Dorchester Turnpike or South Boston Turnpike
In 1805 the South Cove District of Boston and the Commonwealth Flats in South Boston were under water, and the present Fort Point Channel was a portion of so broad an expanse of the harbor that the term Channel had not yet been applied to it. The northerly point of South Boston, known as Nook Point, barely reached north of Fourth Street, hence the first bridge connection from Boston to South Boston was on the line of the present Dover Street.
On March 6, 1804, the Proprietors of the Boston South Bridge were incorporated for the purpose of building a bridge from Front Street, now Harrison Avenue in Boston to Foundry Street in South Boston. The bridge was opened for public travel on October 1, 1805, and was operated as a toll bridge for twenty-seven years, being sold to the city of Boston on April 19, 1832. By vote of the city council it was named Dover Street Bridge in 1857. The approach to the South Boston end was over the road now known as West Fourth Street.
While the bridge was under construction, a proposition for a turnpike to lead from it was brought forth, and in consequence the Dorchester Turnpike Corporation was created by act of the legislature on March 4, 1805, with a franchise to build a road from the bridge over the Neponset River, commonly called Milton Bridge, to Nook Point, in Boston. The northerly part of South Boston had been taken from Dorchester and annexed to Boston in 1804.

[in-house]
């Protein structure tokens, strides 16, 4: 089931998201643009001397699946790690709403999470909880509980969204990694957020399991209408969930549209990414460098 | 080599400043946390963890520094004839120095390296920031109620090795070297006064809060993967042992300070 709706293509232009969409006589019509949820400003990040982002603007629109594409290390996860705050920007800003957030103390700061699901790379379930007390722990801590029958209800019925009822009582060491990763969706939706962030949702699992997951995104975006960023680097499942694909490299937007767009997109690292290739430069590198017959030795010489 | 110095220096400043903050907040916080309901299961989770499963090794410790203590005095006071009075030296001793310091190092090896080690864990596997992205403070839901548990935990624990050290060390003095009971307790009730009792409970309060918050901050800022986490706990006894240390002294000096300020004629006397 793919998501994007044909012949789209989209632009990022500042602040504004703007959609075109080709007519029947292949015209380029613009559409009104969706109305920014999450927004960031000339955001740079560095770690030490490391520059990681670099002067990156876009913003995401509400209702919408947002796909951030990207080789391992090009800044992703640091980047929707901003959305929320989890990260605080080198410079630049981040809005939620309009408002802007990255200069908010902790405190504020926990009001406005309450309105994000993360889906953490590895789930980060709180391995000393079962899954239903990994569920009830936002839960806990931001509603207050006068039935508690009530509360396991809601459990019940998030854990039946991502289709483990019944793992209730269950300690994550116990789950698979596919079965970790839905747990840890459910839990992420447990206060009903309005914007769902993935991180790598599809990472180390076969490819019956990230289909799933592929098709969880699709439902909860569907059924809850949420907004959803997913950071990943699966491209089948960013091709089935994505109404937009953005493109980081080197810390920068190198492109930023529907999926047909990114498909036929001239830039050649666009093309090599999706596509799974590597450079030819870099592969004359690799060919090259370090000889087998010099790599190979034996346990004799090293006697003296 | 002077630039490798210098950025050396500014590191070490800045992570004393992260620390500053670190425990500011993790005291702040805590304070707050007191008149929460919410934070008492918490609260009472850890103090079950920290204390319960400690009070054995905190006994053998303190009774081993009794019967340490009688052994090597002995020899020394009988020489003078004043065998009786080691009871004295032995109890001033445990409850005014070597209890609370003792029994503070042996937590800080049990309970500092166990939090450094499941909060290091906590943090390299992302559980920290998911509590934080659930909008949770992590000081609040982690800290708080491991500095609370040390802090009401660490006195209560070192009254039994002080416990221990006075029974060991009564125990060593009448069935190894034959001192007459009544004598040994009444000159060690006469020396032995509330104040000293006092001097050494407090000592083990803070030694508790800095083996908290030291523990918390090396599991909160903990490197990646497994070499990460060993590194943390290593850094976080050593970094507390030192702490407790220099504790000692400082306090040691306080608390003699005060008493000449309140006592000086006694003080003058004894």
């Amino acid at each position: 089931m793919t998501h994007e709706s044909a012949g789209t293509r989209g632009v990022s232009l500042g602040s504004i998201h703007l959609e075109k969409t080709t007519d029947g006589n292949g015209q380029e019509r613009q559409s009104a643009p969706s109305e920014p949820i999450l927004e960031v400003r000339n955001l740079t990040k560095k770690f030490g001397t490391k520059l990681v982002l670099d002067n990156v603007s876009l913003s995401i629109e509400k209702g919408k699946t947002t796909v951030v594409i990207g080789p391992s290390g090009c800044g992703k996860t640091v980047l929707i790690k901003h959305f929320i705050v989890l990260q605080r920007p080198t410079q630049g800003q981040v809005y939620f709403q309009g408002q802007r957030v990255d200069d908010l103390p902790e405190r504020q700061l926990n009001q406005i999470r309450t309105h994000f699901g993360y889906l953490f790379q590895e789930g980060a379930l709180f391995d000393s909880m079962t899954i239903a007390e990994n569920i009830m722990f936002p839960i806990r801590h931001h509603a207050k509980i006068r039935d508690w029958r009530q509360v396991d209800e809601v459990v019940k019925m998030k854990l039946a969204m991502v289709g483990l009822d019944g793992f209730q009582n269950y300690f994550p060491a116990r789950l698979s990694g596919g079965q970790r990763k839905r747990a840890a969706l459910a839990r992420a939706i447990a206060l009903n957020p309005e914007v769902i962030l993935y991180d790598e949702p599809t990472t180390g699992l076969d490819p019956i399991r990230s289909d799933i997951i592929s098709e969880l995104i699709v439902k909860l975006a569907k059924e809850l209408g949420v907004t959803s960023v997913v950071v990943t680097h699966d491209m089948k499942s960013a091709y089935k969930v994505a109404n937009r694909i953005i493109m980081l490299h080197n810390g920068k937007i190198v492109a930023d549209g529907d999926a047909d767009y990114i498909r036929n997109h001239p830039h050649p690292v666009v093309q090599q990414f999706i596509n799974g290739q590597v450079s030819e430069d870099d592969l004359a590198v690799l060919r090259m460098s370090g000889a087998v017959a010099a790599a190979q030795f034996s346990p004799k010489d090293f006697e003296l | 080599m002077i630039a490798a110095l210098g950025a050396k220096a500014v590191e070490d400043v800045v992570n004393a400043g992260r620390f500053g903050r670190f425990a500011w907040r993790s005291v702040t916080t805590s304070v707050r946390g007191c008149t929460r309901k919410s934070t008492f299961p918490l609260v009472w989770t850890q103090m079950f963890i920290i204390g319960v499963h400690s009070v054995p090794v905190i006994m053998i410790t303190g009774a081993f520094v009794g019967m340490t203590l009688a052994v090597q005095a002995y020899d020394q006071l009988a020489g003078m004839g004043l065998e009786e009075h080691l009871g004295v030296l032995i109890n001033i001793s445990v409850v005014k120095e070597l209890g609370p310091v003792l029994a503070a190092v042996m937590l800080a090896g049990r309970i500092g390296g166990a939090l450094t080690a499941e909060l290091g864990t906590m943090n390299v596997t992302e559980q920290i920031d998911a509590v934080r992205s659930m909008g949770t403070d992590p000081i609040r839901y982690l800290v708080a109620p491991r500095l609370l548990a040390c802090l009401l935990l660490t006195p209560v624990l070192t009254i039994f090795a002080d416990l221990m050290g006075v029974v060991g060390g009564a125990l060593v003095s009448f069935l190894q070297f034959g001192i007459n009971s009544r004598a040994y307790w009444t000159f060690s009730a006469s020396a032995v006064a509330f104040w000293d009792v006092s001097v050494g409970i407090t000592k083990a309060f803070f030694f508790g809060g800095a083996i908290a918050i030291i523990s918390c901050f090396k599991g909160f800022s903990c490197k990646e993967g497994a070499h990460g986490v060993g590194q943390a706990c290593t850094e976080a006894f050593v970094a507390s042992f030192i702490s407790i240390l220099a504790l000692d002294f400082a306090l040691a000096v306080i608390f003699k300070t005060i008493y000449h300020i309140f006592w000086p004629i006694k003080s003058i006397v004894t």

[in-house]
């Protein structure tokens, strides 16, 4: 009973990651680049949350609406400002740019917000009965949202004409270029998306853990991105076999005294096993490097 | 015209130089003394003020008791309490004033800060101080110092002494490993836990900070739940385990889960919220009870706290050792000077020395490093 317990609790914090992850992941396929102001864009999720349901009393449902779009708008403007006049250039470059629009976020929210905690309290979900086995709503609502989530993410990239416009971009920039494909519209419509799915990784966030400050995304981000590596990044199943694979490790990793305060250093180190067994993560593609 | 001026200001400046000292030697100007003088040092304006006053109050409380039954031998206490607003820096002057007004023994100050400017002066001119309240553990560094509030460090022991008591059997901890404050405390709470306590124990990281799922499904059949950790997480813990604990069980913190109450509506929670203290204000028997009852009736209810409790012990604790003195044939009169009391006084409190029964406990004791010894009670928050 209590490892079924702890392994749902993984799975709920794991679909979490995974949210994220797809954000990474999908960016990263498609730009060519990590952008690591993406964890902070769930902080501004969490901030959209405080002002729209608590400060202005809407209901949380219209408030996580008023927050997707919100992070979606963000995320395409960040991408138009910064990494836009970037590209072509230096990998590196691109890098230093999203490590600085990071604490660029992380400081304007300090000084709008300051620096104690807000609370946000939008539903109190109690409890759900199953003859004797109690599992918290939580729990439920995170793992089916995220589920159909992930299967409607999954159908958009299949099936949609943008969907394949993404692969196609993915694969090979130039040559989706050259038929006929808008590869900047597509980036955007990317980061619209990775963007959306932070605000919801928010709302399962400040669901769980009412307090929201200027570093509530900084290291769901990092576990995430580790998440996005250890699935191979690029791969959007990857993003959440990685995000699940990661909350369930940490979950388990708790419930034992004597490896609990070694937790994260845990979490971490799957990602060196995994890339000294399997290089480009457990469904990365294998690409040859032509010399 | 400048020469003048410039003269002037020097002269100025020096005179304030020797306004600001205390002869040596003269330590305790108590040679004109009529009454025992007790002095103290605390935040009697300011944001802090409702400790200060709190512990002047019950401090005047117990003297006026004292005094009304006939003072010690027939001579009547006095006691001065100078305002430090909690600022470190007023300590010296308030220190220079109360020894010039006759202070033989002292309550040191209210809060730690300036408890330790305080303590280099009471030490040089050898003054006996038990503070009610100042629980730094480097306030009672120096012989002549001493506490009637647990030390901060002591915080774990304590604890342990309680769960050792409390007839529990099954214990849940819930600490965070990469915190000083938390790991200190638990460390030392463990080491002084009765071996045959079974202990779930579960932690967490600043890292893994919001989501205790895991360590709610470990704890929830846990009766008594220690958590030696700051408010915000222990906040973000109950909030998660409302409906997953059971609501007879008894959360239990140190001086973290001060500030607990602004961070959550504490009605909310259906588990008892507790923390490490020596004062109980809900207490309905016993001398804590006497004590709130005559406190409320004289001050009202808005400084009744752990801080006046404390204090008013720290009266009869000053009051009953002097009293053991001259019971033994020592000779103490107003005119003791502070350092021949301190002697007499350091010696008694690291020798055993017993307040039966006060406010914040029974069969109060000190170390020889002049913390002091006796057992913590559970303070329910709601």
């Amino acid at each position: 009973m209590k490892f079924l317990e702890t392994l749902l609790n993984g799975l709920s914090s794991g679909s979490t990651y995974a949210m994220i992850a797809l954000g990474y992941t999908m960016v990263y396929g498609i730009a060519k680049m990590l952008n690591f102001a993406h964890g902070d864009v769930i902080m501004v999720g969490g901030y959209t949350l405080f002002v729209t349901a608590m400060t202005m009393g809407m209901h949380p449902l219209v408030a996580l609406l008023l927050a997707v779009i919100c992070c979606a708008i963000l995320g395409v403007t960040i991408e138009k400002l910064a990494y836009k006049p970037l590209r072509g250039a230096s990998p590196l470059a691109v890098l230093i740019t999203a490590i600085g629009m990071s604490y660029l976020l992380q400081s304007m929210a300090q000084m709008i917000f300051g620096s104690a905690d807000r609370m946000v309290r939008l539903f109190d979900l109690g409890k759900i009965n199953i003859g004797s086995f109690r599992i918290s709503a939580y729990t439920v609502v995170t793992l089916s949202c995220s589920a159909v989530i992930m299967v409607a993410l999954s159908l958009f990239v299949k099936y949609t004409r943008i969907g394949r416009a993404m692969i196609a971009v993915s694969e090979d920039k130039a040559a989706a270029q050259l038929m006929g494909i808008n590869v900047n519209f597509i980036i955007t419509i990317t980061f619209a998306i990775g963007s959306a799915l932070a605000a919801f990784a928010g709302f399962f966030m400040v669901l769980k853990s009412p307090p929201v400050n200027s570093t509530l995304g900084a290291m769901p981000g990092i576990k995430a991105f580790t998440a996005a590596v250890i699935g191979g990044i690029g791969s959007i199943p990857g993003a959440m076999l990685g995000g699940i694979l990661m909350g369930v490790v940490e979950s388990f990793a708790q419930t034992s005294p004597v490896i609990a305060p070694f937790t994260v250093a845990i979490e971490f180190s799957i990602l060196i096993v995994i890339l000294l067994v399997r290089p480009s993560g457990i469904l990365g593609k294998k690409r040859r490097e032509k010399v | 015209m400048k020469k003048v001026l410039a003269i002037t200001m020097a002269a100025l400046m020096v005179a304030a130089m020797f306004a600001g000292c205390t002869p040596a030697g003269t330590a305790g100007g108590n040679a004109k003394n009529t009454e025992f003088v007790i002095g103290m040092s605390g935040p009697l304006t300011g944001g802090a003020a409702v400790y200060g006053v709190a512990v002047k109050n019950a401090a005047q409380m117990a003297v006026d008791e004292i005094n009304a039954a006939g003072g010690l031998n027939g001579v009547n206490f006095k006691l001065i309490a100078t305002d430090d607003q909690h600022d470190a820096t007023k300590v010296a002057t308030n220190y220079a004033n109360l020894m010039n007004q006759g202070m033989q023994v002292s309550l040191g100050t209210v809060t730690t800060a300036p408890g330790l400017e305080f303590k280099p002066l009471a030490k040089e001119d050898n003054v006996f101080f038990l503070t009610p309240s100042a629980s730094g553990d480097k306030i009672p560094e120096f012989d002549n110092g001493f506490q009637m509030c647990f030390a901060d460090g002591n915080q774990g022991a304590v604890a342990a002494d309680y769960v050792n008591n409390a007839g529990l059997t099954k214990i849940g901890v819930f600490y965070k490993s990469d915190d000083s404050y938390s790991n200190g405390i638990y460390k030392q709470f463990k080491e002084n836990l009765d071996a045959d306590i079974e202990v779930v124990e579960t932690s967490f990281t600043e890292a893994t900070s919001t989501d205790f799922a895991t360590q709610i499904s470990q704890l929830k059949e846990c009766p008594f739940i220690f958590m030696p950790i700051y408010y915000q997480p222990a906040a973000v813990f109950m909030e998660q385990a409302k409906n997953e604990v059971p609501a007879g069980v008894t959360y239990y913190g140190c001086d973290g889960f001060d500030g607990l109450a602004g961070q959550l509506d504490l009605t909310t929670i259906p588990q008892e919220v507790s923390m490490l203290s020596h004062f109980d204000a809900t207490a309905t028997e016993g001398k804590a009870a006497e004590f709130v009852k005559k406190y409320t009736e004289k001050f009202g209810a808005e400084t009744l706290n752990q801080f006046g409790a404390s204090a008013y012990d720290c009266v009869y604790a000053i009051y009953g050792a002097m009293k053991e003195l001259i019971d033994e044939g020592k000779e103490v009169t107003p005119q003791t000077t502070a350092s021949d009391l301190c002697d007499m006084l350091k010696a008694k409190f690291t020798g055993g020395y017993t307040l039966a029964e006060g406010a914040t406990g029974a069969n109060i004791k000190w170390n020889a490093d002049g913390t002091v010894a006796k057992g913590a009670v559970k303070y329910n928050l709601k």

Under the authority thus given, the Dorchester Turnpike was laid out and built from the bridge at Milton Lower Mills to Fourth Street in two straight stretches, passing through Ashmont, Harrison Square, Savin Hill, Washington Village and South Boston. At Milton Lower Mills, except for a short intervening distance, it connected with the Blue Hill Turnpike. The Dorchester Turnpike is known today as Dorchester Avenue.
The road costs were more than anticipated, which obliged the corporation to charge higher tolls, making the road unpopular. Many people preferred to go a longer route through Roxbury without the toll. Returns show that this was one of the best paying of the turnpikes. Receipts began to climb in 1826 and reached a peak in 1838, when the gross earnings were fourteen percent and the net earnings were nine percent. Earnings dropped immediately upon the opening of the Old Colony Railroad in 1844.
The Dorchester Turnpike was laid out as a public way April 22, 1854 by public subscription and was then named Dorchester Avenue. In 1856 the name was changed to Federal Street, but Dorchester Avenue was restored in 1870.
By its connection to the Blue Hill and the latter's connection with the Taunton and South Boston, the Dorchester Turnpike offered a direct and improved road all the way from Boston to Taunton, which in those was foremost in the production of brick and iron as well as a shipping port. Two years after the Corporation relinquished its control, horse cars appeared on the new public street.
Orcutt, William Dana. Good Old Dorchester: A Narrative History of the Town, 1630-1893. Cambridge, 1893.
Wood, Frederic J. The Turnpikes of New England. Pepperell, MA: Branch Line Press, 1997. Originally published in 1919.
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Created: February 20, 2005 Modified: February 19, 2007